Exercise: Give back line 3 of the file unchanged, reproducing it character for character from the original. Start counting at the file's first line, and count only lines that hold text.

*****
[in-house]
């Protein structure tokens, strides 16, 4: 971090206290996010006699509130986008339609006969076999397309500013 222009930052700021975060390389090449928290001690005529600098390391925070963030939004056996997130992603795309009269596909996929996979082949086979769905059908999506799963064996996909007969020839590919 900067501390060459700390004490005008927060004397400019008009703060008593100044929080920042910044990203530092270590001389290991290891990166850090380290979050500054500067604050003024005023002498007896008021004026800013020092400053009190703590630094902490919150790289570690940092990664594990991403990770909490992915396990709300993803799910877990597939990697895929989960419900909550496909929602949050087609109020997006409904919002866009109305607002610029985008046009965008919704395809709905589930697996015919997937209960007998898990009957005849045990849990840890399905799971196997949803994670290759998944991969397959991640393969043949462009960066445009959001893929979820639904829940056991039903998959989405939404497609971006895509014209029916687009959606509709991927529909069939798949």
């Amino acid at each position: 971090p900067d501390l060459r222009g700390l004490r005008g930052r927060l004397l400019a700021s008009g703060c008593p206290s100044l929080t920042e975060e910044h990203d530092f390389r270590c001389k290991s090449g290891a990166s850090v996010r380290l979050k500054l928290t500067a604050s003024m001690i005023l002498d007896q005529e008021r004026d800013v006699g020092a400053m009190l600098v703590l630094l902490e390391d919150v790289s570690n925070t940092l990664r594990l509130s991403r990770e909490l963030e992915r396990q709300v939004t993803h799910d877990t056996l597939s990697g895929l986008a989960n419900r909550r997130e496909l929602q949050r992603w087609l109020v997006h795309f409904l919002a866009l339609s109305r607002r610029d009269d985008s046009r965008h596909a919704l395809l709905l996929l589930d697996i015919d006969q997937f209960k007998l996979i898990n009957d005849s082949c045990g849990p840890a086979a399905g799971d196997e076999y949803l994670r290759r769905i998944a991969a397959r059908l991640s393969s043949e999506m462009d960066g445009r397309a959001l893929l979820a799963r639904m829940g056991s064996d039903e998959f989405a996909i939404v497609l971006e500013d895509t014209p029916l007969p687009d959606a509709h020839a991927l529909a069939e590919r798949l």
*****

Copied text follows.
């Amino acid at each position: 971090p900067d501390l060459r222009g700390l004490r005008g930052r927060l004397l400019a700021s008009g703060c008593p206290s100044l929080t920042e975060e910044h990203d530092f390389r270590c001389k290991s090449g290891a990166s850090v996010r380290l979050k500054l928290t500067a604050s003024m001690i005023l002498d007896q005529e008021r004026d800013v006699g020092a400053m009190l600098v703590l630094l902490e390391d919150v790289s570690n925070t940092l990664r594990l509130s991403r990770e909490l963030e992915r396990q709300v939004t993803h799910d877990t056996l597939s990697g895929l986008a989960n419900r909550r997130e496909l929602q949050r992603w087609l109020v997006h795309f409904l919002a866009l339609s109305r607002r610029d009269d985008s046009r965008h596909a919704l395809l709905l996929l589930d697996i015919d006969q997937f209960k007998l996979i898990n009957d005849s082949c045990g849990p840890a086979a399905g799971d196997e076999y949803l994670r290759r769905i998944a991969a397959r059908l991640s393969s043949e999506m462009d960066g445009r397309a959001l893929l979820a799963r639904m829940g056991s064996d039903e998959f989405a996909i939404v497609l971006e500013d895509t014209p029916l007969p687009d959606a509709h020839a991927l529909a069939e590919r798949l």